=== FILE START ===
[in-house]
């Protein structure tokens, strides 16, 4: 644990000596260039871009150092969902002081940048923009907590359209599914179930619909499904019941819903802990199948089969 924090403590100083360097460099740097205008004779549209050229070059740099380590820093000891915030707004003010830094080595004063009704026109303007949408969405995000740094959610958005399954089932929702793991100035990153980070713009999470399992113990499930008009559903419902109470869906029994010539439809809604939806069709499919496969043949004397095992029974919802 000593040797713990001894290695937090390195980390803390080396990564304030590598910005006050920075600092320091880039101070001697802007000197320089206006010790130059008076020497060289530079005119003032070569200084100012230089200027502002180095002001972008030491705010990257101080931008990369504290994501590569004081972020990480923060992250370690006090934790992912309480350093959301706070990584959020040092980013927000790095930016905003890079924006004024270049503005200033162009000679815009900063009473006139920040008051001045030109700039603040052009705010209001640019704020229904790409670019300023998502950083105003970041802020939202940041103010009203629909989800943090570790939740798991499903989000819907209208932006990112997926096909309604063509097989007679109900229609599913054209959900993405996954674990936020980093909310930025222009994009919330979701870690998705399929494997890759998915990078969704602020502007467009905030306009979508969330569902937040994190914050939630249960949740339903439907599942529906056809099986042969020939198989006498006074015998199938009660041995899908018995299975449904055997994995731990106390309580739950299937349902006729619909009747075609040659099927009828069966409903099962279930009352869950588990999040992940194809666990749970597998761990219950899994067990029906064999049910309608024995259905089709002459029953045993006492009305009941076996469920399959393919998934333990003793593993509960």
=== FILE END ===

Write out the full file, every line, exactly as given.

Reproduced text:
[in-house]
């Protein structure tokens, strides 16, 4: 644990000596260039871009150092969902002081940048923009907590359209599914179930619909499904019941819903802990199948089969 924090403590100083360097460099740097205008004779549209050229070059740099380590820093000891915030707004003010830094080595004063009704026109303007949408969405995000740094959610958005399954089932929702793991100035990153980070713009999470399992113990499930008009559903419902109470869906029994010539439809809604939806069709499919496969043949004397095992029974919802 000593040797713990001894290695937090390195980390803390080396990564304030590598910005006050920075600092320091880039101070001697802007000197320089206006010790130059008076020497060289530079005119003032070569200084100012230089200027502002180095002001972008030491705010990257101080931008990369504290994501590569004081972020990480923060992250370690006090934790992912309480350093959301706070990584959020040092980013927000790095930016905003890079924006004024270049503005200033162009000679815009900063009473006139920040008051001045030109700039603040052009705010209001640019704020229904790409670019300023998502950083105003970041802020939202940041103010009203629909989800943090570790939740798991499903989000819907209208932006990112997926096909309604063509097989007679109900229609599913054209959900993405996954674990936020980093909310930025222009994009919330979701870690998705399929494997890759998915990078969704602020502007467009905030306009979508969330569902937040994190914050939630249960949740339903439907599942529906056809099986042969020939198989006498006074015998199938009660041995899908018995299975449904055997994995731990106390309580739950299937349902006729619909009747075609040659099927009828069966409903099962279930009352869950588990999040992940194809666990749970597998761990219950899994067990029906064999049910309608024995259905089709002459029953045993006492009305009941076996469920399959393919998934333990003793593993509960």